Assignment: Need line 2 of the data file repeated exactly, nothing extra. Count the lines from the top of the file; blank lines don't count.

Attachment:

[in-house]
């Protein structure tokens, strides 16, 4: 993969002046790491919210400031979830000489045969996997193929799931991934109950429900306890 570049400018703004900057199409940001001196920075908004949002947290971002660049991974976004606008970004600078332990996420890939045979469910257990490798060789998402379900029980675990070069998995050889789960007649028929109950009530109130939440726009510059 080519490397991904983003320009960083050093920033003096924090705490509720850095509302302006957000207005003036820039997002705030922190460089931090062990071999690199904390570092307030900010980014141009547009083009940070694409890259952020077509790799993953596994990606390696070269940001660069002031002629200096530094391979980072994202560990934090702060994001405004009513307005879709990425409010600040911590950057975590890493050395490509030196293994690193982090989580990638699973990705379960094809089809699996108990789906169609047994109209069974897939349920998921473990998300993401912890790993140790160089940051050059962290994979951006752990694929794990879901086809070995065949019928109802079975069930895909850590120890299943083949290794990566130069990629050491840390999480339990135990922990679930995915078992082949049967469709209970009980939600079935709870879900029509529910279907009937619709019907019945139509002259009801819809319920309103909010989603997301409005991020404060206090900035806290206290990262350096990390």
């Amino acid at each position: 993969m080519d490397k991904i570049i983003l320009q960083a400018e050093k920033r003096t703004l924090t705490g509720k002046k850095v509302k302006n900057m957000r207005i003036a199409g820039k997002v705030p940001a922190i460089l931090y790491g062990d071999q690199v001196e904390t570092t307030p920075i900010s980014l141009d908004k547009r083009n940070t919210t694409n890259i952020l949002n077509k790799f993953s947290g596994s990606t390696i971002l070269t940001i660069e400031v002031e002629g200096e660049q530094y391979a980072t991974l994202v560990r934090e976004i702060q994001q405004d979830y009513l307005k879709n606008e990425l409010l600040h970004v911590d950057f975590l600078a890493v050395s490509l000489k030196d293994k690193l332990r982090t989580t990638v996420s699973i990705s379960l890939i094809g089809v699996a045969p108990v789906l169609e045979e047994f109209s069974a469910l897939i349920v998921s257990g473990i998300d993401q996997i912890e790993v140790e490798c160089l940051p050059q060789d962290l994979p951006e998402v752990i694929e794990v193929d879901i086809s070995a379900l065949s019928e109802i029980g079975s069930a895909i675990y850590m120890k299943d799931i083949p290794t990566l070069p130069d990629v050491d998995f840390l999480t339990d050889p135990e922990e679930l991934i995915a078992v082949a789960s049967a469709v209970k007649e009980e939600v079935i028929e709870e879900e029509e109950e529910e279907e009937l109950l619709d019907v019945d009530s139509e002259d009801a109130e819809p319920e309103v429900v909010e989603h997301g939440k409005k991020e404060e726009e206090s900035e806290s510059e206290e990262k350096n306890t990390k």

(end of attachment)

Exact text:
């Protein structure tokens, strides 16, 4: 993969002046790491919210400031979830000489045969996997193929799931991934109950429900306890 570049400018703004900057199409940001001196920075908004949002947290971002660049991974976004606008970004600078332990996420890939045979469910257990490798060789998402379900029980675990070069998995050889789960007649028929109950009530109130939440726009510059 080519490397991904983003320009960083050093920033003096924090705490509720850095509302302006957000207005003036820039997002705030922190460089931090062990071999690199904390570092307030900010980014141009547009083009940070694409890259952020077509790799993953596994990606390696070269940001660069002031002629200096530094391979980072994202560990934090702060994001405004009513307005879709990425409010600040911590950057975590890493050395490509030196293994690193982090989580990638699973990705379960094809089809699996108990789906169609047994109209069974897939349920998921473990998300993401912890790993140790160089940051050059962290994979951006752990694929794990879901086809070995065949019928109802079975069930895909850590120890299943083949290794990566130069990629050491840390999480339990135990922990679930995915078992082949049967469709209970009980939600079935709870879900029509529910279907009937619709019907019945139509002259009801819809319920309103909010989603997301409005991020404060206090900035806290206290990262350096990390």